Mar 18, 2011, 12:05 PM EDT
You can’t really win when it comes to talking about race on the record. Even if there’s something to a charge of racism it’s always denied. Denied so often that, if you take people’s word for it, you’d have to conclude that there are no racists in this country anymore, the last of their kind having died sometime in the 1970s. Indeed, there is way more indignation voiced these days by those who claim they are wrongly accused of racism than by actual targets of racism who, you know, have good damn reason to be indignant.
Of course, this goes both ways. Race is frequently erroneously brought up when there are multiple better explanations for one’s allegedly shabby treatment. It’s a dangerous world out there for those people who are inclined to call a jerk a jerk because — if the races of the jerk and the one calling him a jerk don’t match up — there’s always the threat of a bogus accusation. Which then leads back to the dynamic from the previous paragraph. And it’s always the worst when a genuine racist and a person who has cried wolf before disagree about something. Which is a big reason I don’t watch any cable news.
The point here isn’t to figure out racial politics. It’s to note that, when someone throws out racism as a potential explanation for something, it’s almost 100% certain that we’ll quickly end up talking about something other than the actual incident in question. It’s something that I’m guessing Andy Martino of the Daily News will soon be quite conversant with following his exploration of why Mets fans seemed to hate Luis Castillo so much:
But what is it, exactly? Why is one of the toughest and most passionate Mets so unpopular among fans? Asked if the issue was about race, Castillo, who is Dominican, shrugged and wondered why the public did not appreciate his willingness to play through intense foot and leg pain … Castillo, reluctant like most players to wander into a subject fraught with controversy and misinterpretation, chose not to discuss race. A friend of his only partially accepted the premise that Castillo’s troubles were related to his skin color and heritage.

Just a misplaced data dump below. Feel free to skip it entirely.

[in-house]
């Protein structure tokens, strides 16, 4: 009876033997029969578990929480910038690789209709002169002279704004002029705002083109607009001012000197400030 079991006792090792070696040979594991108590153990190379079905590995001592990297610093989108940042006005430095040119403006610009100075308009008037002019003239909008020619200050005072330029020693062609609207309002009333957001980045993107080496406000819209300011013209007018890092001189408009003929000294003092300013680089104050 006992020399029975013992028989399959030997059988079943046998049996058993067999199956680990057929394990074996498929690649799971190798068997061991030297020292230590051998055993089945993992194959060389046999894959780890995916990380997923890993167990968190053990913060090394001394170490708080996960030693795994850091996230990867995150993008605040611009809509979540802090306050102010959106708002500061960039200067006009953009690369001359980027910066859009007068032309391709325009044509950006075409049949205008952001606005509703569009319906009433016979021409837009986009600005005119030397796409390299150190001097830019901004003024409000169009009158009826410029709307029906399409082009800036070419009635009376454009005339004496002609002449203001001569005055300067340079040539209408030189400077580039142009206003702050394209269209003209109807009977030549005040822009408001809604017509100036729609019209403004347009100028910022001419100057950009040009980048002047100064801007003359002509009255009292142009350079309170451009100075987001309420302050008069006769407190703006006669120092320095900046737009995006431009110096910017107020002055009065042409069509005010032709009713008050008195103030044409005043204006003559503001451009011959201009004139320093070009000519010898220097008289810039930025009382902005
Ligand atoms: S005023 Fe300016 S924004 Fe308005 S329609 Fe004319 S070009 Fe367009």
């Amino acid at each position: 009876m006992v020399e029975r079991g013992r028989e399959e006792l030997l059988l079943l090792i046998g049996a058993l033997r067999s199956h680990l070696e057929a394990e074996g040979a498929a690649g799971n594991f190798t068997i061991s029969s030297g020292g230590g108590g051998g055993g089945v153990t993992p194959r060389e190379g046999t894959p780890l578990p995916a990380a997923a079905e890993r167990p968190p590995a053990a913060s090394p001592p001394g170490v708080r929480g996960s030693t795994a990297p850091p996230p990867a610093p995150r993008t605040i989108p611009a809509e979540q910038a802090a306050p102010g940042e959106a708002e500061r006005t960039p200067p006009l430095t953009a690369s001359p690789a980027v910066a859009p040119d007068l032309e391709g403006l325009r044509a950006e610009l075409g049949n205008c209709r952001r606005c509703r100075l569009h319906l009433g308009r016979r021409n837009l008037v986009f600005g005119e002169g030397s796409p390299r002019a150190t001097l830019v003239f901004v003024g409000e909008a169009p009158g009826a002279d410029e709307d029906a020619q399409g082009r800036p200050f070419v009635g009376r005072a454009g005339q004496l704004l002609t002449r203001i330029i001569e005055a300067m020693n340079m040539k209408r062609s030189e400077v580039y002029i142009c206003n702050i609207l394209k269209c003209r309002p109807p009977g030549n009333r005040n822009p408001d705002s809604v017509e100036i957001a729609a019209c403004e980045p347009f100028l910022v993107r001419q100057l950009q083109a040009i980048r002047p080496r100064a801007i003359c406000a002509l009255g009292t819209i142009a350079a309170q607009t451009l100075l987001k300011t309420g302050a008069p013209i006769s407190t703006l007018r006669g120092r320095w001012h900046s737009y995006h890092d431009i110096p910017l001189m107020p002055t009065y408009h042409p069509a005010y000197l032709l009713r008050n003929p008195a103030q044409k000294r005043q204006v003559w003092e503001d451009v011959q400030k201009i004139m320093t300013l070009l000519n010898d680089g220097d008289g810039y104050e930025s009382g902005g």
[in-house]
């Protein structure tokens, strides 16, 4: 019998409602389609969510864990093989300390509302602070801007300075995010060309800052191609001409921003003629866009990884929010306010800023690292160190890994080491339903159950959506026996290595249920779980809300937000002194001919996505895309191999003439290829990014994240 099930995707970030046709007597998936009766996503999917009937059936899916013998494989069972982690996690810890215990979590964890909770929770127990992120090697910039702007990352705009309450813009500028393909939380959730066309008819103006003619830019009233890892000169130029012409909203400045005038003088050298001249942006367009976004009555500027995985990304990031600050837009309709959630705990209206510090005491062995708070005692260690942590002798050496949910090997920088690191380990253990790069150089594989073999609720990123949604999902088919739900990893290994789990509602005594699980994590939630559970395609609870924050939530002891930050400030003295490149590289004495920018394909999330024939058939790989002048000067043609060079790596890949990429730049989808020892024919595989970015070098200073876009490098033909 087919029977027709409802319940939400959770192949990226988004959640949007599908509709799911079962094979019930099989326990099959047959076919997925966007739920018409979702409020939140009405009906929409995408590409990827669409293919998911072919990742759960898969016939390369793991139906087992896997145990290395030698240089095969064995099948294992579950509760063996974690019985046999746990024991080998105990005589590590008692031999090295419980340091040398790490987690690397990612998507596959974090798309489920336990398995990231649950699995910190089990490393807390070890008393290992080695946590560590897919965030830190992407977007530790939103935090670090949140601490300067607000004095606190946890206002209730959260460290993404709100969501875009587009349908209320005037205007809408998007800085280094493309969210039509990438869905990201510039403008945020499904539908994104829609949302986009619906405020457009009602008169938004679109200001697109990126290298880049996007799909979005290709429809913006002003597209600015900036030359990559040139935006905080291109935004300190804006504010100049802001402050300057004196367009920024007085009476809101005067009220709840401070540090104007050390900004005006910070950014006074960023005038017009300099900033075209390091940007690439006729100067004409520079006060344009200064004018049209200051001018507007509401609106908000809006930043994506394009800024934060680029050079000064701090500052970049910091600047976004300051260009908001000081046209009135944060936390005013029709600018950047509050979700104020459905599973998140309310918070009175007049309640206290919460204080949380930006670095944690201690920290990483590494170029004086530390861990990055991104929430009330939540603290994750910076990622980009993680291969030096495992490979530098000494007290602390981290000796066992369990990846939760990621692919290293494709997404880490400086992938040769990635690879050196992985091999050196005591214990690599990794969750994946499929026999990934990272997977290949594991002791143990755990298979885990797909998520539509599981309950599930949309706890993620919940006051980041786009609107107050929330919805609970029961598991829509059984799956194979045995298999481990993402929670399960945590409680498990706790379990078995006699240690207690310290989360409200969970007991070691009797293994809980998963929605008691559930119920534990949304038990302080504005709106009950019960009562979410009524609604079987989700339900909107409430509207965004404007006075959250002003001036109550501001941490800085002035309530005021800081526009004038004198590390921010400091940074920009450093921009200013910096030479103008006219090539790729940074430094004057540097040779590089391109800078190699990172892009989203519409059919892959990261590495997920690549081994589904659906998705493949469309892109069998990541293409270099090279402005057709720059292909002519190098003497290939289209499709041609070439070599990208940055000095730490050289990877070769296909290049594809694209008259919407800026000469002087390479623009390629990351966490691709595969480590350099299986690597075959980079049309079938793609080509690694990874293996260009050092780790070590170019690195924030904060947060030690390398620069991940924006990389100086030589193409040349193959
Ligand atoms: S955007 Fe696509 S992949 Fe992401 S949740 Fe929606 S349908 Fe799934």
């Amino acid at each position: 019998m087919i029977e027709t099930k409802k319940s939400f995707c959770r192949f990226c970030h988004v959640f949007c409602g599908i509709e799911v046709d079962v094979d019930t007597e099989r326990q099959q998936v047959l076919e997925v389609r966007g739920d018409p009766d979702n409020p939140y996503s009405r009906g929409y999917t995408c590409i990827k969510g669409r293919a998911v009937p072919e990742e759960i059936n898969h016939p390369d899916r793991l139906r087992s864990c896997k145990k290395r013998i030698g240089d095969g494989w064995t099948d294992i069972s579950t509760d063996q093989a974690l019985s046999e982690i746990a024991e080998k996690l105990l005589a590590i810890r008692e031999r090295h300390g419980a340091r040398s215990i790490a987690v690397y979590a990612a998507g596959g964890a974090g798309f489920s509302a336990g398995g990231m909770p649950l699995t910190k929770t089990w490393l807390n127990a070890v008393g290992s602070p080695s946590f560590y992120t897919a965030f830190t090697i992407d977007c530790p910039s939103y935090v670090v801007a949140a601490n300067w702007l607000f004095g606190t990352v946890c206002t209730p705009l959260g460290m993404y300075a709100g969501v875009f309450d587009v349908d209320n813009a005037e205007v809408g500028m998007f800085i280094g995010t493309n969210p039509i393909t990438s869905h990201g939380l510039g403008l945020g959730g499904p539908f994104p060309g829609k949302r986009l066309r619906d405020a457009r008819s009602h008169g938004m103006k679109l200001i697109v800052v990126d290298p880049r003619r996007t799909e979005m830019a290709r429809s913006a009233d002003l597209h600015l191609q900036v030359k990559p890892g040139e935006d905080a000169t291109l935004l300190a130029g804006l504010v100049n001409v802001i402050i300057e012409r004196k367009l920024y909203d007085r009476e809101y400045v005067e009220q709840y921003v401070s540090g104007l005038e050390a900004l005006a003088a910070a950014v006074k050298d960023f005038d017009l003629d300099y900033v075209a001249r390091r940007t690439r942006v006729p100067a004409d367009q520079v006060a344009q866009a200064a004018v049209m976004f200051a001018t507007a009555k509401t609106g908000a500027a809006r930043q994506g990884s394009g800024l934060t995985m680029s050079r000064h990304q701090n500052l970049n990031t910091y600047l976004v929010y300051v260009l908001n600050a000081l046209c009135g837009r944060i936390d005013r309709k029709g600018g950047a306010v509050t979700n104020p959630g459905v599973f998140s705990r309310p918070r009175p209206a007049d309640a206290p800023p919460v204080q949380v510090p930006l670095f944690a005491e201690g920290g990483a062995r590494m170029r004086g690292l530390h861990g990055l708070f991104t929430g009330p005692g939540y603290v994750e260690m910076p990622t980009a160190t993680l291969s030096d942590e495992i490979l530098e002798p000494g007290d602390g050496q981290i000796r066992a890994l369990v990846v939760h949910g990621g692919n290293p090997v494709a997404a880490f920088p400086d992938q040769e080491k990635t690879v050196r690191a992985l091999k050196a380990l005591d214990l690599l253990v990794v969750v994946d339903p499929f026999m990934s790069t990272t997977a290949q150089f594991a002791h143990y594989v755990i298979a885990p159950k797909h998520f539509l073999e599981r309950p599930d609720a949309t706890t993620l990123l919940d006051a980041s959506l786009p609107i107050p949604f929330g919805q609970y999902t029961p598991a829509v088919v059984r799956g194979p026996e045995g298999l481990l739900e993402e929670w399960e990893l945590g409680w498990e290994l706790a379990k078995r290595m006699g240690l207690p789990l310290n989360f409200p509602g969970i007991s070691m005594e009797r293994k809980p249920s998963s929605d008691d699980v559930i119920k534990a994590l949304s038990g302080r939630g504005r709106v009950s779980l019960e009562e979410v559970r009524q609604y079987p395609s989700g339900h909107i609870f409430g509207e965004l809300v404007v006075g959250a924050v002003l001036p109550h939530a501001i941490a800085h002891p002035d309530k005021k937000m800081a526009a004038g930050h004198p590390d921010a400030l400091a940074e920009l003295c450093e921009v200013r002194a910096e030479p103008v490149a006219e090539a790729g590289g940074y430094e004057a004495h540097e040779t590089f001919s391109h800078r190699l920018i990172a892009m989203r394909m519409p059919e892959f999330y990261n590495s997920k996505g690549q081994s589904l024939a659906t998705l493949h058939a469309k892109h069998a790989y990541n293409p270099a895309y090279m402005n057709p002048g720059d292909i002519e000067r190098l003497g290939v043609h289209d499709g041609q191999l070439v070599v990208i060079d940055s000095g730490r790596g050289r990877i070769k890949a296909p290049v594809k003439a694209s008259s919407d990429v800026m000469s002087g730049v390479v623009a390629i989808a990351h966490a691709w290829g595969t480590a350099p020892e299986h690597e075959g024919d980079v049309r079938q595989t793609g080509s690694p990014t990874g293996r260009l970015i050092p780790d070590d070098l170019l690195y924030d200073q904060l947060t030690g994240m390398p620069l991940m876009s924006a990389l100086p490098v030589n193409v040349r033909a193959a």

For Martino’s part, he never accuses anyone of racism, but notes that nonwhite players tend to be called lazy more often than white ones are, notes the divide between Hispanic and non-Hispanics in the Mets clubhouse in recent years and recalls how much criticism Omar Minaya took for seeming to favor Hispanic players when it came time to fill out the roster.
And Martino isn’t wrong to make those observations. Quite right actually, at least in the abstract. But just as everyone will acknowledge that the concept of racism exists in general while never admitting to being a racist themselves, no one will ever acknowledge that Luis Castillo was hated because of race even if they admit that there are clear dynamics in sports that cause us to evaluate and talk about players of color in ways we never evaluate or talk about white players. Especially on recent editions of the New York Mets.
In other words: this inquiry will probably get us nowhere. And Martino will probably find himself on the defensive before sundown, with everyone talking around this issue as opposed to about it.
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